Senate Week in Review: May 2 – 6, 2016

Politics
May 16, 2016
17 days and counting. As of the date of this report, the Legislature has 17 days before the scheduled end of the spring session on May 31. One month later – June 30 – is the end of the current fiscal year. Incredibly, state government is still without a complete and constitutional budget. Meanwhile, what I saw happen in the Senate during the week leaves me wondering how serious my colleagues are about solving our financial problems in an open, honest way.

For months legislators heard about hardships experienced by social service providers, educators and state vendors who are not included in the court rulings, consent decrees and the parts of government that receive automatic funding. While 90% of state government is being funded through these ways, the final 10% or so is not. As a result, we are seeing a piece-meal approach to funding and the questionable methods in the Senate on Thursday, May 5.

Funding Fairytales
Magic tricks are being employed by both Democrats and Republicans. Call it “sleight of hand,” “smoke and mirrors” or “hocus-pocus,” the end result is unfortunate for taxpayers and accepted ideals of good government.

At issue are two legislative measures approved by the Senate that set aside reality for make-believe. Supporters argued Senate Bill 2048 will provide 60% funding for colleges and universities, and higher education MAP grants. The problem is that the money for this plan comes from another legislative measure, Senate Bill 580, which forgives ourselves of money we “borrowed” a year ago. So, under these plans we are going to pay for spending with money we aren’t going to pay back; money we took from dozens of state funds to balance the last state budget. Only government has the audacity to forgive itself of a debt and call it a good deal.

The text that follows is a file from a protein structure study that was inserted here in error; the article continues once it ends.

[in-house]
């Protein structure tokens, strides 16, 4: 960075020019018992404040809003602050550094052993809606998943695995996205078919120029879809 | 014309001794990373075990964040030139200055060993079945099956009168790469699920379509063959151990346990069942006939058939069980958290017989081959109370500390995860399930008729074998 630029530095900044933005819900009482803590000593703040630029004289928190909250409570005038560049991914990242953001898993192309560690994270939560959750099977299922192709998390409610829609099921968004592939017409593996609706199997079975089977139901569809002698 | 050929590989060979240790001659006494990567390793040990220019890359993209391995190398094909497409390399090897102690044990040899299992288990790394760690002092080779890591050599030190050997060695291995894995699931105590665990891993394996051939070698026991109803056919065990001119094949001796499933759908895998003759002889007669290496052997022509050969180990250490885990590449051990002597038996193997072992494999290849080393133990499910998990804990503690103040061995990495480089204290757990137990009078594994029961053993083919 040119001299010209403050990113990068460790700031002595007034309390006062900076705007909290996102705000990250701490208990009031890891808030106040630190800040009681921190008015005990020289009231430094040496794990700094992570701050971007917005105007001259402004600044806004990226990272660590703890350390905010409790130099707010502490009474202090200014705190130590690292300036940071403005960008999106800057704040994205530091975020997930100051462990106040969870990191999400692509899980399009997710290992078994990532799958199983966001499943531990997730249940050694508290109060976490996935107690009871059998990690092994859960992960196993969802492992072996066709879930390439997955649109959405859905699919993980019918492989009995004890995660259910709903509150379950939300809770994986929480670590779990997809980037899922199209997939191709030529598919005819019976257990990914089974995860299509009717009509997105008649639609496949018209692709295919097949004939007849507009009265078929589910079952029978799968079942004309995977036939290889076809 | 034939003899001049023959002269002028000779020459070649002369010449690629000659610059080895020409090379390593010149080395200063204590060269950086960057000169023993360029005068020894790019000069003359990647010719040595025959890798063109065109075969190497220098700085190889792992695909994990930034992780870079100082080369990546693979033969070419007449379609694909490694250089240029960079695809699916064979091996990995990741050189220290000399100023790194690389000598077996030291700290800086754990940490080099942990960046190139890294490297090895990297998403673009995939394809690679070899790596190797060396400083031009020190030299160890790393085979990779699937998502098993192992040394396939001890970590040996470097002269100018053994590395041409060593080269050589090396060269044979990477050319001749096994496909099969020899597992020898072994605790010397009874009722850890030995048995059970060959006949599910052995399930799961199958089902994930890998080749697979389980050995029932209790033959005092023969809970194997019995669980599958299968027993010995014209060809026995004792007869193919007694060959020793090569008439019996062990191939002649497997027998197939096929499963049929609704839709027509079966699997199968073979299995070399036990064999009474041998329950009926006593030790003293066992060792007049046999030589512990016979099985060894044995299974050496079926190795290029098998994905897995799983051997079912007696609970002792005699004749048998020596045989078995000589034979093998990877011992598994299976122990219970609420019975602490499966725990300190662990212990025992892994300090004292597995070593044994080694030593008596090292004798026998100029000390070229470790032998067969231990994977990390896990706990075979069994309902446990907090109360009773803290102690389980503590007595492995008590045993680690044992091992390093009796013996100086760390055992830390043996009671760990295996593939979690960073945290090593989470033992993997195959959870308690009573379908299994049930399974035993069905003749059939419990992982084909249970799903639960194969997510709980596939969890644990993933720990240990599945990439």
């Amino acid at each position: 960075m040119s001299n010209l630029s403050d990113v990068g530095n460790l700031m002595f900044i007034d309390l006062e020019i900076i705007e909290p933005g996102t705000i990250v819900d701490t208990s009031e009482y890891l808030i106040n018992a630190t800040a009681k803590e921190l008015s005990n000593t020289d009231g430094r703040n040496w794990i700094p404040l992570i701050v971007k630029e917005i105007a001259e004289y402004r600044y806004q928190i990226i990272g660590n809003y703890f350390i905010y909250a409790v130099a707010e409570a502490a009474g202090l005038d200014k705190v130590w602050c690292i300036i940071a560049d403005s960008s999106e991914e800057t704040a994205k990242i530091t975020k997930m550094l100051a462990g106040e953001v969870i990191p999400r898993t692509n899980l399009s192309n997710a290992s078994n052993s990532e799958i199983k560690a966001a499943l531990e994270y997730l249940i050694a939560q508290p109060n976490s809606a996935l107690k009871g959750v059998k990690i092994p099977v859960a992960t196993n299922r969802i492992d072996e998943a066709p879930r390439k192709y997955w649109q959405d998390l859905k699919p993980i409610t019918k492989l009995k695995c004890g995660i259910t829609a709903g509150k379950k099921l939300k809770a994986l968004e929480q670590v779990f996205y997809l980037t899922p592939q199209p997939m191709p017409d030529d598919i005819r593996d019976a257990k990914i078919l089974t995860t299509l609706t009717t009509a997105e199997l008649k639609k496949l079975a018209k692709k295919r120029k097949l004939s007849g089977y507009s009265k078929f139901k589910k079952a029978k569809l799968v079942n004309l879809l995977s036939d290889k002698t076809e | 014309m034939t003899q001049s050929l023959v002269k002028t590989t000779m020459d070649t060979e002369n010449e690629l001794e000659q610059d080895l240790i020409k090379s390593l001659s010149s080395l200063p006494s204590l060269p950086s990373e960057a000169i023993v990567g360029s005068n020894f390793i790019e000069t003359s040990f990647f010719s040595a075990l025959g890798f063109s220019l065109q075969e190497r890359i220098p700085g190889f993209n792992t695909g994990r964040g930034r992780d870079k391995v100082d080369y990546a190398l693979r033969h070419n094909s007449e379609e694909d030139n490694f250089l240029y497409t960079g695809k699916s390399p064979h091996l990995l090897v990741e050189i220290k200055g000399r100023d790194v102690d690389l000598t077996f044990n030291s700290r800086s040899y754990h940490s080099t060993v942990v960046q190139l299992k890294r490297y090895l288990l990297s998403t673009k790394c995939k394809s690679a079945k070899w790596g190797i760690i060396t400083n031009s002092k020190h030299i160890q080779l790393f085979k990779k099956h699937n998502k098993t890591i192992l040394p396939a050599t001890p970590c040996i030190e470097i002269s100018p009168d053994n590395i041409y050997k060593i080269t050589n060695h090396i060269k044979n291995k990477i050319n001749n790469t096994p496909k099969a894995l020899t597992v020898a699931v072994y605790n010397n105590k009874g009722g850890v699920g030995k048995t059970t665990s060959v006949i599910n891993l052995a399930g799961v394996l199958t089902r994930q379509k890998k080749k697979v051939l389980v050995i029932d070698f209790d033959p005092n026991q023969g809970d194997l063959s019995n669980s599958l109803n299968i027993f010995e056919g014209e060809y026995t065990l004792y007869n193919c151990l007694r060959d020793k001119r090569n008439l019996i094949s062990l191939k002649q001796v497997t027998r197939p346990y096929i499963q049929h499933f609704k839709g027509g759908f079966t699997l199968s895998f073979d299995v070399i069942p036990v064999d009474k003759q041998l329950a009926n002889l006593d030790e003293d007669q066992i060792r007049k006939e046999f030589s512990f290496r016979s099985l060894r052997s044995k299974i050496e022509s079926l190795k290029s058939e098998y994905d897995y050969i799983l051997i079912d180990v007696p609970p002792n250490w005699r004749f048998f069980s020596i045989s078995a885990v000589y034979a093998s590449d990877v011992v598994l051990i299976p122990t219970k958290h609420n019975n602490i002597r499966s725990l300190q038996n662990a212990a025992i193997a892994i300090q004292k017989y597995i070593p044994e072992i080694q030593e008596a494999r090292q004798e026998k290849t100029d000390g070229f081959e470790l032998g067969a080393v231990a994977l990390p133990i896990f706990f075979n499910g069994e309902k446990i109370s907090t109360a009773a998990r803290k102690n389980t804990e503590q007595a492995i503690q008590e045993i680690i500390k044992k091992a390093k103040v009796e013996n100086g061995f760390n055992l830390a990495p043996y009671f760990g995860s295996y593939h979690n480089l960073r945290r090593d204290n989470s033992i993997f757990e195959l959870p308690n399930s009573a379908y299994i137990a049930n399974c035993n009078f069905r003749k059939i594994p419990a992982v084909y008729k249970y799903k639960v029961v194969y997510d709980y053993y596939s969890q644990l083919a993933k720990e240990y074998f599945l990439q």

Adding insult to injury is the obvious assumption by supporters that no other parts of state government need to be funded; that no one who provides services to state government needs to be paid or that there is no backlog of overdue bills. You and I know this is not true. My colleagues know this is not true.

As much as I want to help our universities and colleges, what happened in the Senate is not an honest solution. The votes on May 5 basically stated Illinois government would provide funding for higher education with money that doesn’t exist.

I raised these issues during the Senate debate. In response to my line of questioning, the Democrat sponsor of Senate Bill 580 said the legislation was a Republican initiative and added that Republican colleagues would likely speak to it. In response I said the following: “If you think that I’m just going to ignore this because I’m a Republican, you’re wrong. This is ridiculous. Swapping money from one pocket to another, saying you have it when you don’t…” As it turned out some fellow GOP members did speak about Senate Bill 580, but they didn’t address my specific concerns.

Is a Tax Increase Far Behind?
My colleagues on both sides of the aisle think this is good because they get to spend this money to ease concerns back home about higher education funding. They get to go home and expect people to be happier with them, but we’re not being honest with people. Passing these bills is not being honest with people. There will be Senators who go home and tell you we provided money for your colleges and universities, but they did it by getting rid of a liability, a debt, that the state owes to itself. Be watchful. These decisions leave government short of money, adding to our deficit, which could lead to a tax increase down the road.

Unfortunately, the logic was lost on my colleagues, Republican and Democrat. Senate Bill 2048 passed on a vote of 55 to 2 and Senate Bill 580 was approved 54 to 3. I voted “no” on both measures, which now move to the House for consideration.

Reality
If the Legislature fails to get the state’s fiscal house in order, we will never be able to get our public debt under control. State government will remain a liability on our economy and a burden for our children and grandchildren. If we get our fiscal house in order, we can restore confidence in state government and renew Illinois’ promise as the economic engine of the Midwest and an economic leader among the states.

Notable Quotable
“If angels were to govern men, neither external nor internal controls on government would be necessary. In framing a government which is to be administered by men over men, the great difficulty lies in this: you must first enable the government to control the governed; and in the next place oblige it to control itself.” – James Madison, Fourth President of the United States; Hailed as the “Father of the Constitution;” Federalist Papers (Federalist #51)

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